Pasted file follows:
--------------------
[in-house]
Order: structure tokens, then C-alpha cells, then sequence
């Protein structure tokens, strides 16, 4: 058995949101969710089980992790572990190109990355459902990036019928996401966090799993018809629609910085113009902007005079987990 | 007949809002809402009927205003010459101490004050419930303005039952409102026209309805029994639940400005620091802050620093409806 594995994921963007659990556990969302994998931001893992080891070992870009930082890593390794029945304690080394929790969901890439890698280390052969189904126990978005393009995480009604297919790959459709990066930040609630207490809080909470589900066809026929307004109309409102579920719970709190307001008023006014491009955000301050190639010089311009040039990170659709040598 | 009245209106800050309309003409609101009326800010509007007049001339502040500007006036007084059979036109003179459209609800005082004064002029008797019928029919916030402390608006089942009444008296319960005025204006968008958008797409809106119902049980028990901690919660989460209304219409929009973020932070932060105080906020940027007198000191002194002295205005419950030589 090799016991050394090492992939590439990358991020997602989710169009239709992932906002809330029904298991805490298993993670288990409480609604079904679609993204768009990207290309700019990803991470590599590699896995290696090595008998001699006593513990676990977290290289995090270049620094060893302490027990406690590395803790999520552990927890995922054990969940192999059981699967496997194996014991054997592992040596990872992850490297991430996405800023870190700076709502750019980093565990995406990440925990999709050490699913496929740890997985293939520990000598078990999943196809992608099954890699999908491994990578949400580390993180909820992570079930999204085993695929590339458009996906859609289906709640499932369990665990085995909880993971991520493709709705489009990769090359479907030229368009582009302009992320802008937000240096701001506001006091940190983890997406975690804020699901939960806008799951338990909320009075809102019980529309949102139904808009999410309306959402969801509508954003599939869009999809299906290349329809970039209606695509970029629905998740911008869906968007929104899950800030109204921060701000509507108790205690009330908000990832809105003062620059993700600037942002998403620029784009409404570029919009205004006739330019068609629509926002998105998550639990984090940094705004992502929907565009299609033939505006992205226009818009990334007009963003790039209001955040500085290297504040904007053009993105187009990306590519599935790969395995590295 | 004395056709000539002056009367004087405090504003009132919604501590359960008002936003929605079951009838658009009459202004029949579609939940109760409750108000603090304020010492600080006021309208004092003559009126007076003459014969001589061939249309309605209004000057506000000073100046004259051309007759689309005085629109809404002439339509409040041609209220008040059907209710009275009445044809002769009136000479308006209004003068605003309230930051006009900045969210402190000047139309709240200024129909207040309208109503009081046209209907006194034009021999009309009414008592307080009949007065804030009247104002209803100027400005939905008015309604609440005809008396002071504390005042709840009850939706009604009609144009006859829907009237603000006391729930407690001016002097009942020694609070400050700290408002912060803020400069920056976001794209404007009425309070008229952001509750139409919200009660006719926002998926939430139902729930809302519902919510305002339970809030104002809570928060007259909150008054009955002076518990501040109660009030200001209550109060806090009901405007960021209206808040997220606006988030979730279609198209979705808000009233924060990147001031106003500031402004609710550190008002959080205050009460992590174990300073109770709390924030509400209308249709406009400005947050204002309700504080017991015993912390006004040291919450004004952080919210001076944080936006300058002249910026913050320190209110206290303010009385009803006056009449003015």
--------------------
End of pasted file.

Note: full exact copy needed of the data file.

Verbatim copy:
[in-house]
Order: structure tokens, then C-alpha cells, then sequence
């Protein structure tokens, strides 16, 4: 058995949101969710089980992790572990190109990355459902990036019928996401966090799993018809629609910085113009902007005079987990 | 007949809002809402009927205003010459101490004050419930303005039952409102026209309805029994639940400005620091802050620093409806 594995994921963007659990556990969302994998931001893992080891070992870009930082890593390794029945304690080394929790969901890439890698280390052969189904126990978005393009995480009604297919790959459709990066930040609630207490809080909470589900066809026929307004109309409102579920719970709190307001008023006014491009955000301050190639010089311009040039990170659709040598 | 009245209106800050309309003409609101009326800010509007007049001339502040500007006036007084059979036109003179459209609800005082004064002029008797019928029919916030402390608006089942009444008296319960005025204006968008958008797409809106119902049980028990901690919660989460209304219409929009973020932070932060105080906020940027007198000191002194002295205005419950030589 090799016991050394090492992939590439990358991020997602989710169009239709992932906002809330029904298991805490298993993670288990409480609604079904679609993204768009990207290309700019990803991470590599590699896995290696090595008998001699006593513990676990977290290289995090270049620094060893302490027990406690590395803790999520552990927890995922054990969940192999059981699967496997194996014991054997592992040596990872992850490297991430996405800023870190700076709502750019980093565990995406990440925990999709050490699913496929740890997985293939520990000598078990999943196809992608099954890699999908491994990578949400580390993180909820992570079930999204085993695929590339458009996906859609289906709640499932369990665990085995909880993971991520493709709705489009990769090359479907030229368009582009302009992320802008937000240096701001506001006091940190983890997406975690804020699901939960806008799951338990909320009075809102019980529309949102139904808009999410309306959402969801509508954003599939869009999809299906290349329809970039209606695509970029629905998740911008869906968007929104899950800030109204921060701000509507108790205690009330908000990832809105003062620059993700600037942002998403620029784009409404570029919009205004006739330019068609629509926002998105998550639990984090940094705004992502929907565009299609033939505006992205226009818009990334007009963003790039209001955040500085290297504040904007053009993105187009990306590519599935790969395995590295 | 004395056709000539002056009367004087405090504003009132919604501590359960008002936003929605079951009838658009009459202004029949579609939940109760409750108000603090304020010492600080006021309208004092003559009126007076003459014969001589061939249309309605209004000057506000000073100046004259051309007759689309005085629109809404002439339509409040041609209220008040059907209710009275009445044809002769009136000479308006209004003068605003309230930051006009900045969210402190000047139309709240200024129909207040309208109503009081046209209907006194034009021999009309009414008592307080009949007065804030009247104002209803100027400005939905008015309604609440005809008396002071504390005042709840009850939706009604009609144009006859829907009237603000006391729930407690001016002097009942020694609070400050700290408002912060803020400069920056976001794209404007009425309070008229952001509750139409919200009660006719926002998926939430139902729930809302519902919510305002339970809030104002809570928060007259909150008054009955002076518990501040109660009030200001209550109060806090009901405007960021209206808040997220606006988030979730279609198209979705808000009233924060990147001031106003500031402004609710550190008002959080205050009460992590174990300073109770709390924030509400209308249709406009400005947050204002309700504080017991015993912390006004040291919450004004952080919210001076944080936006300058002249910026913050320190209110206290303010009385009803006056009449003015």